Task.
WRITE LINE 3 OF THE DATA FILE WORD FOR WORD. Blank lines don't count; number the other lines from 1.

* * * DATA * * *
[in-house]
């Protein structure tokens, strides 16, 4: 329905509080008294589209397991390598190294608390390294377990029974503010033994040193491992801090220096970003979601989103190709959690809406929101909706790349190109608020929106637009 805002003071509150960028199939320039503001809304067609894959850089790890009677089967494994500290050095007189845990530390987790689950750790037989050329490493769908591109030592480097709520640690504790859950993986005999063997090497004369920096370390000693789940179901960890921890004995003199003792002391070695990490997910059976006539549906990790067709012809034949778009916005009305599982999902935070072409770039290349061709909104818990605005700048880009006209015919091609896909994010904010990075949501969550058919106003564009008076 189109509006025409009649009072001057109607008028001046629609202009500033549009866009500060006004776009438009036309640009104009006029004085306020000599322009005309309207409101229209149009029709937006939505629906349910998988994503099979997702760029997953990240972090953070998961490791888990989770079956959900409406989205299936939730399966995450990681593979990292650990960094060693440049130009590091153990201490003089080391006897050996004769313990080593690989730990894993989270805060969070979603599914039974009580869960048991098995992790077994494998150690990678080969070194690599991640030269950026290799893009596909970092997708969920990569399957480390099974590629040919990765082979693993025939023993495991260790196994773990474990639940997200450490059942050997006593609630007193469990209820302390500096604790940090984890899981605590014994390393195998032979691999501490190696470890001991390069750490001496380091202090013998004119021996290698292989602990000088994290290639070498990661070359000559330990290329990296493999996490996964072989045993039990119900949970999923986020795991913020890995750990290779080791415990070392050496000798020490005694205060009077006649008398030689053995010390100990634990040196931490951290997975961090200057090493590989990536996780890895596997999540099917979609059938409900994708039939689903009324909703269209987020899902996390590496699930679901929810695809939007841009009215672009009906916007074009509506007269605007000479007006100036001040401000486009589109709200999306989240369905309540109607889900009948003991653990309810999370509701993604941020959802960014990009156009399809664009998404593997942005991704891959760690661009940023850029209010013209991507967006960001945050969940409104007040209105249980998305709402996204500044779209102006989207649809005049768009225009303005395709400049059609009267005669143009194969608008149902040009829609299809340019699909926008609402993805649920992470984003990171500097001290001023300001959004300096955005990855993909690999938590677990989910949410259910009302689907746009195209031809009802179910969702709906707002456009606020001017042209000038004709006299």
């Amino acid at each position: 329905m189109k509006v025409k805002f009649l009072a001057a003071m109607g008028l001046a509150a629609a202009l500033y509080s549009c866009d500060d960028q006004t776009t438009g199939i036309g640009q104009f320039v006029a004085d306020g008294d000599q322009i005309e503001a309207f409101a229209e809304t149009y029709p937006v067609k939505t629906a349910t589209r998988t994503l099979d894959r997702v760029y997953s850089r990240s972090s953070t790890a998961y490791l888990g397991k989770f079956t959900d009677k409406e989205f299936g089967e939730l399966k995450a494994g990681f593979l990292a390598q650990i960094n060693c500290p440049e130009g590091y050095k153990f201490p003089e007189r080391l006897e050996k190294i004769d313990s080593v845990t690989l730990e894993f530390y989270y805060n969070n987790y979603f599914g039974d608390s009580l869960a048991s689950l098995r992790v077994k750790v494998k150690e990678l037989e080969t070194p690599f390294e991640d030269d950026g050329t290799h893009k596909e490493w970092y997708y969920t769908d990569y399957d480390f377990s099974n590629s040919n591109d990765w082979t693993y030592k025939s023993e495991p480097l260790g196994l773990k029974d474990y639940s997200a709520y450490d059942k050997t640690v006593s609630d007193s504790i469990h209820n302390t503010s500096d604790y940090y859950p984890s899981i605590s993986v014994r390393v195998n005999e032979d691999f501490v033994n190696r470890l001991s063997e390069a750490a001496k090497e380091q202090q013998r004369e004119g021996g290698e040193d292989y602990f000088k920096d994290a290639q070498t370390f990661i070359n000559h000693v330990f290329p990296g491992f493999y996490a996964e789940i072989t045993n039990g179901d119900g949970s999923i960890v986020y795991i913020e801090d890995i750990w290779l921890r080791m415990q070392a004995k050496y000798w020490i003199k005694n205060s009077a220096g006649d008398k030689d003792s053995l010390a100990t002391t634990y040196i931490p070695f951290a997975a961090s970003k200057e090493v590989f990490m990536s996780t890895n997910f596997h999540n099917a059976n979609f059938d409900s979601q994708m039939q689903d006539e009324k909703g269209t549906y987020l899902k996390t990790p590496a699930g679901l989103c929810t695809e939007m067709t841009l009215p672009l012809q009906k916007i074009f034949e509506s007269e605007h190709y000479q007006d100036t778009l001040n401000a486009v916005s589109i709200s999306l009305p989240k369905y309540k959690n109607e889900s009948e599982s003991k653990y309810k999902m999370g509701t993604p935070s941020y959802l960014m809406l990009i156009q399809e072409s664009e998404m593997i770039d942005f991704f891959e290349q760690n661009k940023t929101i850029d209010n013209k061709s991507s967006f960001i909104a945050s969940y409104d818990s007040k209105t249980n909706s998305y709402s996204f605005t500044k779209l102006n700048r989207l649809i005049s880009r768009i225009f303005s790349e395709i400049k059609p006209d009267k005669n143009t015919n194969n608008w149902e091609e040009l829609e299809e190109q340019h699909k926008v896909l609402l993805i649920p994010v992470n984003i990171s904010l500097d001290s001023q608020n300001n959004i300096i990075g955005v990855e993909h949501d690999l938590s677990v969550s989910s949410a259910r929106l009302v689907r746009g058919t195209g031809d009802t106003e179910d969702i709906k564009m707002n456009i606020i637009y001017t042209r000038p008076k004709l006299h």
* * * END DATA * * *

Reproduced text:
């Amino acid at each position: 329905m189109k509006v025409k805002f009649l009072a001057a003071m109607g008028l001046a509150a629609a202009l500033y509080s549009c866009d500060d960028q006004t776009t438009g199939i036309g640009q104009f320039v006029a004085d306020g008294d000599q322009i005309e503001a309207f409101a229209e809304t149009y029709p937006v067609k939505t629906a349910t589209r998988t994503l099979d894959r997702v760029y997953s850089r990240s972090s953070t790890a998961y490791l888990g397991k989770f079956t959900d009677k409406e989205f299936g089967e939730l399966k995450a494994g990681f593979l990292a390598q650990i960094n060693c500290p440049e130009g590091y050095k153990f201490p003089e007189r080391l006897e050996k190294i004769d313990s080593v845990t690989l730990e894993f530390y989270y805060n969070n987790y979603f599914g039974d608390s009580l869960a048991s689950l098995r992790v077994k750790v494998k150690e990678l037989e080969t070194p690599f390294e991640d030269d950026g050329t290799h893009k596909e490493w970092y997708y969920t769908d990569y399957d480390f377990s099974n590629s040919n591109d990765w082979t693993y030592k025939s023993e495991p480097l260790g196994l773990k029974d474990y639940s997200a709520y450490d059942k050997t640690v006593s609630d007193s504790i469990h209820n302390t503010s500096d604790y940090y859950p984890s899981i605590s993986v014994r390393v195998n005999e032979d691999f501490v033994n190696r470890l001991s063997e390069a750490a001496k090497e380091q202090q013998r004369e004119g021996g290698e040193d292989y602990f000088k920096d994290a290639q070498t370390f990661i070359n000559h000693v330990f290329p990296g491992f493999y996490a996964e789940i072989t045993n039990g179901d119900g949970s999923i960890v986020y795991i913020e801090d890995i750990w290779l921890r080791m415990q070392a004995k050496y000798w020490i003199k005694n205060s009077a220096g006649d008398k030689d003792s053995l010390a100990t002391t634990y040196i931490p070695f951290a997975a961090s970003k200057e090493v590989f990490m990536s996780t890895n997910f596997h999540n099917a059976n979609f059938d409900s979601q994708m039939q689903d006539e009324k909703g269209t549906y987020l899902k996390t990790p590496a699930g679901l989103c929810t695809e939007m067709t841009l009215p672009l012809q009906k916007i074009f034949e509506s007269e605007h190709y000479q007006d100036t778009l001040n401000a486009v916005s589109i709200s999306l009305p989240k369905y309540k959690n109607e889900s009948e599982s003991k653990y309810k999902m999370g509701t993604p935070s941020y959802l960014m809406l990009i156009q399809e072409s664009e998404m593997i770039d942005f991704f891959e290349q760690n661009k940023t929101i850029d209010n013209k061709s991507s967006f960001i909104a945050s969940y409104d818990s007040k209105t249980n909706s998305y709402s996204f605005t500044k779209l102006n700048r989207l649809i005049s880009r768009i225009f303005s790349e395709i400049k059609p006209d009267k005669n143009t015919n194969n608008w149902e091609e040009l829609e299809e190109q340019h699909k926008v896909l609402l993805i649920p994010v992470n984003i990171s904010l500097d001290s001023q608020n300001n959004i300096i990075g955005v990855e993909h949501d690999l938590s677990v969550s989910s949410a259910r929106l009302v689907r746009g058919t195209g031809d009802t106003e179910d969702i709906k564009m707002n456009i606020i637009y001017t042209r000038p008076k004709l006299h």